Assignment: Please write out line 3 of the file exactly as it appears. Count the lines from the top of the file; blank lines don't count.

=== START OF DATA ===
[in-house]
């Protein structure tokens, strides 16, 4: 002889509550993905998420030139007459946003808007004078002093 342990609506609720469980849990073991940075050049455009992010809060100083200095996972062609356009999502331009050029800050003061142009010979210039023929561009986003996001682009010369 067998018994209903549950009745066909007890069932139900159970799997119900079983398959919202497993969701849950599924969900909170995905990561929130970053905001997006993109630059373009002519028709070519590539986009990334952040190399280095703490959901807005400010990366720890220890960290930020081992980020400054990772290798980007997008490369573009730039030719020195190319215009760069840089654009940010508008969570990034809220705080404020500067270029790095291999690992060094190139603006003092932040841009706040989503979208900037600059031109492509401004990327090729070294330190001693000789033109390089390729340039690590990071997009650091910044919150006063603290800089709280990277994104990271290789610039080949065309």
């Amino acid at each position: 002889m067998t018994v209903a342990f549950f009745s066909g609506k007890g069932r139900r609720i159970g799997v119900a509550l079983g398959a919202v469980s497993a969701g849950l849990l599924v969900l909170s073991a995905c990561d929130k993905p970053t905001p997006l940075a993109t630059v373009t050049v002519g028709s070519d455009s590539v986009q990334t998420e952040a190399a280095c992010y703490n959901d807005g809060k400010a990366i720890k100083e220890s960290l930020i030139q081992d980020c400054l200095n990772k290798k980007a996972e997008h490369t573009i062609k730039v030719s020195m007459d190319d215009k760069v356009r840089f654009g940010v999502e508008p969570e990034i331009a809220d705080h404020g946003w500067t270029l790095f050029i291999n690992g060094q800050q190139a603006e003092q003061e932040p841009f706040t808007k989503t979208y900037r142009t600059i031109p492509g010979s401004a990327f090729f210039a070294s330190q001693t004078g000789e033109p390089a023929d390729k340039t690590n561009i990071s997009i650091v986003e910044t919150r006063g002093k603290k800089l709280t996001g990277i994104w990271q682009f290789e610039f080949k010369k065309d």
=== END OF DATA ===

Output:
């Amino acid at each position: 002889m067998t018994v209903a342990f549950f009745s066909g609506k007890g069932r139900r609720i159970g799997v119900a509550l079983g398959a919202v469980s497993a969701g849950l849990l599924v969900l909170s073991a995905c990561d929130k993905p970053t905001p997006l940075a993109t630059v373009t050049v002519g028709s070519d455009s590539v986009q990334t998420e952040a190399a280095c992010y703490n959901d807005g809060k400010a990366i720890k100083e220890s960290l930020i030139q081992d980020c400054l200095n990772k290798k980007a996972e997008h490369t573009i062609k730039v030719s020195m007459d190319d215009k760069v356009r840089f654009g940010v999502e508008p969570e990034i331009a809220d705080h404020g946003w500067t270029l790095f050029i291999n690992g060094q800050q190139a603006e003092q003061e932040p841009f706040t808007k989503t979208y900037r142009t600059i031109p492509g010979s401004a990327f090729f210039a070294s330190q001693t004078g000789e033109p390089a023929d390729k340039t690590n561009i990071s997009i650091v986003e910044t919150r006063g002093k603290k800089l709280t996001g990277i994104w990271q682009f290789e610039f080949k010369k065309d």